Archive for the ‘food’ Category

Burgers USA

January 11, 2017

Burgers USA

Burgers! That’s America’s food. But wait, the hamburger is named after some German city … what gives? Food historian George Motz and animator Jorge Corona explain:

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Greens, Beans, and a Healthy Food System

January 2, 2017

Mark Bittman cooks up some stew and chats with Ricardo Salvador about the recipe for a healthy U.S. food system. Read more about it here and here.

UCS Food & Agriculture website.

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Comments are welcome if they are on-topic, substantive, concise, and not boring or obscene. Comments may be edited for clarity and length.

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Thanksgiving Greetings from William S. Burroughs

November 24, 2016

Thanksgiving Greetings from William S. Burroughs
A holiday poem from Williams S. Burroughs: “Thanks for the wild turkey and the passenger pigeons …”

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Turkey Carving Tips for Real Guys

November 24, 2016

Turkey Carving Tips for Real Guys

Oh no! Despite reading Turkey Torching Tips for Real Guys you have a great big, fully cooked, deep-fried Thanksgiving turkey on your hands. You examine it minutely and discover there’s no little red zip tab to open so you can take out slices. What now?

That’s some big old avian cadaver you got there, buddy. There’s only one manly way to divvy it up. That’s right: chainsaw.

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Turkey Torching Tips for Real Guys

November 23, 2016

Turkey Torching Tips for Real Guys

The National Fire Protection Association claims “turkey fryers that use oil, as currently designed, are not suitable for acceptably safe use by even a well-informed and careful consumer.” Wimps! Thursday is Thanksgiving, when we give thanks for college football and a four-day weekend. That’s when Real American Men generate Code Orange air quality by incinerating poultry on the patio. Yeah, buddy!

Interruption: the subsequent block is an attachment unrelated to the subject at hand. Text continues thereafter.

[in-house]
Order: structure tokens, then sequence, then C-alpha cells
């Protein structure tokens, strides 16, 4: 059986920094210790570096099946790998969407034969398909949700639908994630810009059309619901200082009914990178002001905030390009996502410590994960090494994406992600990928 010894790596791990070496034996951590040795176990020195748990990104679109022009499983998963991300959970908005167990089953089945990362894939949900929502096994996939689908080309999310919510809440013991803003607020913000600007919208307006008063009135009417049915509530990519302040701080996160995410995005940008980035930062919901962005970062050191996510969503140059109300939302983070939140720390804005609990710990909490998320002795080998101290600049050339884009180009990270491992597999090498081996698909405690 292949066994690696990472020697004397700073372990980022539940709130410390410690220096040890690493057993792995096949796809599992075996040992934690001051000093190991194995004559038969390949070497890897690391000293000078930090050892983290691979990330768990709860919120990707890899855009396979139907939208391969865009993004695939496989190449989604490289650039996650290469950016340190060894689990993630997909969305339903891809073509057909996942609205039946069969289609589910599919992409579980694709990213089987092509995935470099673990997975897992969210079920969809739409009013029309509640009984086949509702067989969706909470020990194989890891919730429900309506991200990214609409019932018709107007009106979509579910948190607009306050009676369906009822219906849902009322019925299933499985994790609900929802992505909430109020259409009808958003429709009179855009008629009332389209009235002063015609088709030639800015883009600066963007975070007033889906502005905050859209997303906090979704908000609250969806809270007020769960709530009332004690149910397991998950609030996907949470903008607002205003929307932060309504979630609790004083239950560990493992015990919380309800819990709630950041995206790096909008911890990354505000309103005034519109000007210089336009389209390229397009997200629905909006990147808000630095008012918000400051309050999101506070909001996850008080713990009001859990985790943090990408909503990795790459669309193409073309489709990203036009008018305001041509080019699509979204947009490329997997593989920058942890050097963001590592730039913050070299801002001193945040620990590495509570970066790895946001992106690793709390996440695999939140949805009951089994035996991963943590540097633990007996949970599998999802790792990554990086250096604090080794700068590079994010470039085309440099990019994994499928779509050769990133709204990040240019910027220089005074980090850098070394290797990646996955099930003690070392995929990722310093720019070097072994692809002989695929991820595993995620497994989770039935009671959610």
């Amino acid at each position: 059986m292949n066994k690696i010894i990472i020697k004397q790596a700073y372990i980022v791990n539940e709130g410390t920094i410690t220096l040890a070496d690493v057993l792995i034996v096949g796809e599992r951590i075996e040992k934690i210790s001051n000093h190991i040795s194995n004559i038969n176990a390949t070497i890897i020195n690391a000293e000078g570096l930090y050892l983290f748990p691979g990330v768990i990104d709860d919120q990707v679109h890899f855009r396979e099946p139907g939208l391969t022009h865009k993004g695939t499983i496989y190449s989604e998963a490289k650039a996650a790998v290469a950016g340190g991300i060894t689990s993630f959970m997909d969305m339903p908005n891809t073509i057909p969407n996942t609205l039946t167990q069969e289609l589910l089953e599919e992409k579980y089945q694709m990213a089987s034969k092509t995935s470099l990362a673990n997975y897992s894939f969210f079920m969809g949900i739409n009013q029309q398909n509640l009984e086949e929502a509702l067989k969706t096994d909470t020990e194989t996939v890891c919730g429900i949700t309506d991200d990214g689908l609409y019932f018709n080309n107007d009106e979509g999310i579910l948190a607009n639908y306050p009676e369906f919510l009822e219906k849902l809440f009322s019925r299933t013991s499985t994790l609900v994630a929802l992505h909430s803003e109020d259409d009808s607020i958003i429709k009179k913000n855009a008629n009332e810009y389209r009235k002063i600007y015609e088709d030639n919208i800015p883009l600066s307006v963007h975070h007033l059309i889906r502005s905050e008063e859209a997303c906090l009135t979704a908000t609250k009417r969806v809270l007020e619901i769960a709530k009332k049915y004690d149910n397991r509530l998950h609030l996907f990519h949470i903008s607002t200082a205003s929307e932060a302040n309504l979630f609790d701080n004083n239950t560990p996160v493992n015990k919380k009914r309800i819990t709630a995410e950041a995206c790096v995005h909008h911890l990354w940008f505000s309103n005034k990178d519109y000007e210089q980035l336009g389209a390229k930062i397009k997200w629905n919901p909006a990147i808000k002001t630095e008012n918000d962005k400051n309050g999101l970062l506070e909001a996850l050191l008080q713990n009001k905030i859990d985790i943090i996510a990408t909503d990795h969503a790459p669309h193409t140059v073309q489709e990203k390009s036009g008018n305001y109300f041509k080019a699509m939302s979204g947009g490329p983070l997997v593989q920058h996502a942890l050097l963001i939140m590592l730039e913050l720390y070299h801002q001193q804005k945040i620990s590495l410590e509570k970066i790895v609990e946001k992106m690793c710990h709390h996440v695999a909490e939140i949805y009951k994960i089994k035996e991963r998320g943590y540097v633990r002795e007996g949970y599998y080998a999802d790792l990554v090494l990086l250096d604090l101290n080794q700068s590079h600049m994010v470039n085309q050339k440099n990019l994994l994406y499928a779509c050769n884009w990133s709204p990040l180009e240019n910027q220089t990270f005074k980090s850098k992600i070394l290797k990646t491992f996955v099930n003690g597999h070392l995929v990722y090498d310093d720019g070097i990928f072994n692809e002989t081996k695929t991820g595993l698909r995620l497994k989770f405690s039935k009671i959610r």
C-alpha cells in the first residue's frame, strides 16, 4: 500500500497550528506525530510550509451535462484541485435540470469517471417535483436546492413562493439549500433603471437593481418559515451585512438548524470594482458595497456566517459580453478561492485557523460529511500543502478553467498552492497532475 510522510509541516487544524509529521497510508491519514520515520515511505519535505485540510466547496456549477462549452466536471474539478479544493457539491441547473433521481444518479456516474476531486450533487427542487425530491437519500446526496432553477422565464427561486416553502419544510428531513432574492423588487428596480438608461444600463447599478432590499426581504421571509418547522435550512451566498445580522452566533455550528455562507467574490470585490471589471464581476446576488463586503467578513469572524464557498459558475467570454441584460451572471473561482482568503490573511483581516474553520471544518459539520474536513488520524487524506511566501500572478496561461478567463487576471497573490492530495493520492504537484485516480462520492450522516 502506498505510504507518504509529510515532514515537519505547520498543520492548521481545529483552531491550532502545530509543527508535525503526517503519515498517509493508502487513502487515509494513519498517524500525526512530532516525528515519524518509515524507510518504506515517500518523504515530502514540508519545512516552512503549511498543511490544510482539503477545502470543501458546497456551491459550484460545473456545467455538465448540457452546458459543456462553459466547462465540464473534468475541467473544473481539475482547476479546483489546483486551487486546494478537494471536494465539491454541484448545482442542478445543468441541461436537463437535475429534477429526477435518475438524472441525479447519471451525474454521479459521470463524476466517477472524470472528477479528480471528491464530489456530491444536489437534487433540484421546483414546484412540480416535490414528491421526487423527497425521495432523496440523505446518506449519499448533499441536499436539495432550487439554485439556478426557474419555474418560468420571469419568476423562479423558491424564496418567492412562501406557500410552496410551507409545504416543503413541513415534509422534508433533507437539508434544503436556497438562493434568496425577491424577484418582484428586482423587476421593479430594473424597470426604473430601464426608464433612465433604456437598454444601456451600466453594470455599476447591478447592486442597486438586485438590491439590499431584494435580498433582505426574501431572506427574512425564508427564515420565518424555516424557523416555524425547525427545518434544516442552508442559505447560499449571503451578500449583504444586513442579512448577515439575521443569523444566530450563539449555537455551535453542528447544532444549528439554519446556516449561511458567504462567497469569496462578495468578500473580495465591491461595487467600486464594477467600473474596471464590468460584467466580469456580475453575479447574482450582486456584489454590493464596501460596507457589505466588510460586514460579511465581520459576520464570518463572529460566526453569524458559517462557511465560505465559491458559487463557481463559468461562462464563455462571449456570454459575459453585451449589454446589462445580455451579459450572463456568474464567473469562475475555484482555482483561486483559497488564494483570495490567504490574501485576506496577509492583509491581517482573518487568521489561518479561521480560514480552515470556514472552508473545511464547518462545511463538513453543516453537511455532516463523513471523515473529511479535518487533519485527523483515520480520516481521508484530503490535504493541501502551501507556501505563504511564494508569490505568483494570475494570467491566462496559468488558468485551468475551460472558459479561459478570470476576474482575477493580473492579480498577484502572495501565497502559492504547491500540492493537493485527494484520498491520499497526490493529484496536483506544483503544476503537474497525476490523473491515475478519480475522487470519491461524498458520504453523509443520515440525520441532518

Any pantywaist can cook on those SUV-sized natural gas, propane, electric, or gelignite-powered barbecue grills with all those fancy features (good subwoofers can help spread sauce evenly, though). Nah, let’s get ready to deep-fry us some turkey. Here’s how:

1. Put Fire Department on Speed-Dial. Keep your cell phone in your welding apron pocket. It is unwise to enter a flaming residence to use the telephone.

2. Purchase more equipment. You can never have enough Real Guy outdoor cooking gear. Buy some new stuff at Home Depot first. Forget about those electronic gizmos from Leading Edge, you can never read their LCD screens outdoors anyway. Williams-Sonoma? Isn’t that the California wine the wife likes?

3. Don’t forget the turkey. It should be big enough to bother messing with. Double-check to make sure you are not buying a goat or lamb.

4. Check interior compartment of poultry (note: light does not go on automatically; use your Maglite). Any paper-wrapped parcels inside will not contain Surprise Creme Filling. Remove; give to wife or cat. If the bird is frozen, use your Benz-0-Matic torch judiciously or the meat will be dry. At this point you may marinate the turkey in any fluid mixture as long as it contains beer.

5. Equipment check list. This will vary but should definitely include safety equipment (welding apron, Kevlar™ gloves, safety glasses, fire extinguisher, cell phone, well-stocked beer cooler or full beer keg with ice), fire ignition tools (lighting chimney, matches, butane torch,  highway flares, flamethrower, etc.), food manipulating tools (tongs, skewers, forks, knives, pneumatic jack), cooking implements (meat thermometer, meat hygrometer, count-down timer, 55-gallon deep-fry container, perforated deep-fry container insert with turkey stand and handle, caulking gun for stuffing insertion, brushes, sprayguns, and hypodermic needles for applying sauce, tattoo gun for decorations, crane), deep-fry medium (vegetable oil is better than animal fat; Marvel Mystery Oil is not recommended), sauces, rubs, marinades, condiments, spices, and essential vegetables (potato salad, cole slaw, ketchup). Anything missing? See Step #2. Got everything? Cheers! Begin beer consumption.

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Pizza, a Thanksgiving Tradition

November 22, 2016